Study: What do RA-autoantibody Levels Signify?

A recent rheumatoid arthritis (RA) study found that RA-autoantibody levels are not associated with disease activity or treatment outcomes, but they indicate intensity of immunosuppression.

A total of 381 seropositive RA patients were included. Researchers measured levels of 14 antibodies every four months for the first year of treatment. Patients initially received prednisone and methotrexate (MTX), and treatment was evaluated and changed as necessary every four months to achieve a disease activity score (DAS) < 1.6. Autoantibody levels were evaluated based on treatment escalation versus tapering; researchers also compared levels with DAS changes, EULAR response, and drug-free remission (DFR) ≥ 1 year.

Autoantibody levels decreased across the board for the first four months before going up for one year. They decreased significantly after treatment escalation but increased after tapering.

“[Rheumatoid factor] IgM levels, a representative autoantibody, dropped 10% after restarting prednisone and rose 15% aU/mL after tapering MTX (p < 0.0001),” the researchers observed.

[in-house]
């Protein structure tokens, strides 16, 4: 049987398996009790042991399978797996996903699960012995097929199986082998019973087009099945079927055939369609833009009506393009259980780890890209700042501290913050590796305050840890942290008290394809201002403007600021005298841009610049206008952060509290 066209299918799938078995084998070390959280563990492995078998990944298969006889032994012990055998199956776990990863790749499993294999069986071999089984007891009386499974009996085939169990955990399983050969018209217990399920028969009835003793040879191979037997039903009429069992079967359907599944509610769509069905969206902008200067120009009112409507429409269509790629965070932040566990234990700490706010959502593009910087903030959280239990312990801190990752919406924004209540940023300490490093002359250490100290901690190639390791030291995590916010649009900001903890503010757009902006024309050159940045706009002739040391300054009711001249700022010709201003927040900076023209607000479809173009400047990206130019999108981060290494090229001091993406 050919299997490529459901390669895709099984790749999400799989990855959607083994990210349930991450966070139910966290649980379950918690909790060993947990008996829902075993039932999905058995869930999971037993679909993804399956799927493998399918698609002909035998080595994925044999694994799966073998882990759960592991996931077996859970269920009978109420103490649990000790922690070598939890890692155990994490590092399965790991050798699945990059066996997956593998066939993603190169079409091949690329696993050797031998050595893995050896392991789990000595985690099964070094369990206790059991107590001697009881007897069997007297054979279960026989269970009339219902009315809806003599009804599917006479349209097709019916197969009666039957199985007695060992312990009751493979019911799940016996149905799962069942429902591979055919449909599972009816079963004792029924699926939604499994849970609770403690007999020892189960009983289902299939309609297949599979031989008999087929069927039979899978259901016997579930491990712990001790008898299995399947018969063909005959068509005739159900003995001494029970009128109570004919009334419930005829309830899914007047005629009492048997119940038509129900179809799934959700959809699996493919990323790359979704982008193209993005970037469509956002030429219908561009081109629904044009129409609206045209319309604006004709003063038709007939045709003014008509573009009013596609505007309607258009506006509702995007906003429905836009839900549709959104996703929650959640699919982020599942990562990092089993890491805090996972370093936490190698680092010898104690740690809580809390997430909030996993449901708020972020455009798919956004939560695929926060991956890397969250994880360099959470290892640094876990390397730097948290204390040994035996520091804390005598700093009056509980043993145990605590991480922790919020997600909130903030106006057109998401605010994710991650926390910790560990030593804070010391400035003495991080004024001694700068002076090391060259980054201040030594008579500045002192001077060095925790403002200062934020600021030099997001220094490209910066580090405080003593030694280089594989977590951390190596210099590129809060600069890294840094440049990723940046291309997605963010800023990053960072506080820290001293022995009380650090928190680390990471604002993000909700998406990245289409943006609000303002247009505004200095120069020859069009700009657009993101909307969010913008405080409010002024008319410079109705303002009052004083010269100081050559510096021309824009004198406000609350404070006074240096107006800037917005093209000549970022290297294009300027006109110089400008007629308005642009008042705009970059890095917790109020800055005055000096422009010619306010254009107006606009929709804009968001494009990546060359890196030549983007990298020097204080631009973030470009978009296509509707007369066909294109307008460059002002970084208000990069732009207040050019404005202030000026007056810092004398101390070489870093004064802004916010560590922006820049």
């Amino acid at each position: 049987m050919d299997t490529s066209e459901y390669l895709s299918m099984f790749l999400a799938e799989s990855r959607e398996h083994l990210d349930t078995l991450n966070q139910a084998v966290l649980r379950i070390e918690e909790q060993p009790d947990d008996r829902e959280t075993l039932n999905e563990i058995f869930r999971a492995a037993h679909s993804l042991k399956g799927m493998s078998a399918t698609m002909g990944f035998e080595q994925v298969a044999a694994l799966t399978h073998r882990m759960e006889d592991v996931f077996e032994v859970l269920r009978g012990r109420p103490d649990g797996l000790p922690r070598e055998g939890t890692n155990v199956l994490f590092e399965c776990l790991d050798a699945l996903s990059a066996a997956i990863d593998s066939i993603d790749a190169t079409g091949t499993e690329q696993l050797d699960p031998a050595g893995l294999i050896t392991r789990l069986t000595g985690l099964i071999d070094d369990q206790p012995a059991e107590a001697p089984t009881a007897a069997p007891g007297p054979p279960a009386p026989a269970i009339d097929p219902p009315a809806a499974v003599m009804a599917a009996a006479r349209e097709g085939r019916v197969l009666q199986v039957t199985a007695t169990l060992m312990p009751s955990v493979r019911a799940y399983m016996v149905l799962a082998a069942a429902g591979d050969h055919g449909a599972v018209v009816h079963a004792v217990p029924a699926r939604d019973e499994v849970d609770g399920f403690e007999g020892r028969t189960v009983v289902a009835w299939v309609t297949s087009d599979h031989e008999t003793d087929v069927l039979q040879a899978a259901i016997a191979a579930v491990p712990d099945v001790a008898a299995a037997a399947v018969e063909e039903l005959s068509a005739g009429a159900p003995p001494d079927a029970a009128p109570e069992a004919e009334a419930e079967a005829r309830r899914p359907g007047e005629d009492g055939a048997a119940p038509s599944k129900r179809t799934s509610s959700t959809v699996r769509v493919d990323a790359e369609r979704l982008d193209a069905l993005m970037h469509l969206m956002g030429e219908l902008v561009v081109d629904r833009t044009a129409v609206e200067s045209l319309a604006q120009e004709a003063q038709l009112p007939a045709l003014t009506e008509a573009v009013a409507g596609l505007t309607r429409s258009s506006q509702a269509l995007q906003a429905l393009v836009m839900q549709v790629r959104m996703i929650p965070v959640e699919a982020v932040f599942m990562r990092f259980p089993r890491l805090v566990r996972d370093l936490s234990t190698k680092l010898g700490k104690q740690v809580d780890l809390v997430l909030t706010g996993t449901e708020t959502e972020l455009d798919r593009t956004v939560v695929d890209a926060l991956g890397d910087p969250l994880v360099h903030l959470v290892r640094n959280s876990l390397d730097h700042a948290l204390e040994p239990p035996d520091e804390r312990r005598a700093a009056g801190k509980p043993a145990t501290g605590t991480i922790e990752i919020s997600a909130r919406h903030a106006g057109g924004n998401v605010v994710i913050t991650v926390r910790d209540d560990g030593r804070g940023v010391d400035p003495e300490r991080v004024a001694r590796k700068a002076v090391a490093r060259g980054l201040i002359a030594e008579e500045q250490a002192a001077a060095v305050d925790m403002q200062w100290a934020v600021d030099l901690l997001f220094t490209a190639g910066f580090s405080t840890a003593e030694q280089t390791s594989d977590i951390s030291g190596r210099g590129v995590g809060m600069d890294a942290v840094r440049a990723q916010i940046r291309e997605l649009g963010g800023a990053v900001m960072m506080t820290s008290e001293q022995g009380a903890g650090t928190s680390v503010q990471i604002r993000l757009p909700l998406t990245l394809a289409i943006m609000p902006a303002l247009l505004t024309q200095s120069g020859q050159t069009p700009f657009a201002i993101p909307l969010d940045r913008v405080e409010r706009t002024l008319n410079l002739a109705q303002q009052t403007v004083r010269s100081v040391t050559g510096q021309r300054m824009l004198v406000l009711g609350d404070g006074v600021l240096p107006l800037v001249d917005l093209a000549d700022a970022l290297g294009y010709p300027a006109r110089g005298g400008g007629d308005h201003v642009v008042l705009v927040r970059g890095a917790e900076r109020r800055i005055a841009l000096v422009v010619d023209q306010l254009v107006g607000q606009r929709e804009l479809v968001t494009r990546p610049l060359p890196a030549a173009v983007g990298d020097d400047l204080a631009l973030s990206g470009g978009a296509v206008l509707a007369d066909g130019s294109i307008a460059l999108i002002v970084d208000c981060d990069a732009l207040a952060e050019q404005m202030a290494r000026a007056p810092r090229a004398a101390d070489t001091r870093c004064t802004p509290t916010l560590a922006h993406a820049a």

DAS over time and EULAR response did not correlate with autoantibody levels. One-year changes did not indicate DFR.

“Changes in RA-autoantibody levels are not associated with DAS or long-term treatment response, but reflect intensity of immunosuppression,” the researcher wrote. “This suggests that autoantibody levels are modifiable by current therapies, but that modifying levels is in itself of limited clinical relevance.”

Rheumatoid Arthritis Patients with Low Disease Activity Still Have Flareups

Men with Rheumatoid Arthritis Struggle to Cope

Comprehensive longitudinal surveillance of the IgG autoantibody repertoire in established systemic lupus erythematosus

Rheumatoid Arthritis and the Mucosal Origins Hypothesis

Source: Arthritis Research & Therapy

Kaitlyn D’Onofrio is a digital medical writer. She is interested in musculoskeletal health, the effect of exercise on health, and mental health awareness. When she’s not writing for DocWire, Kaitlyn is teaching yoga classes in her community, promoting wellness to her students.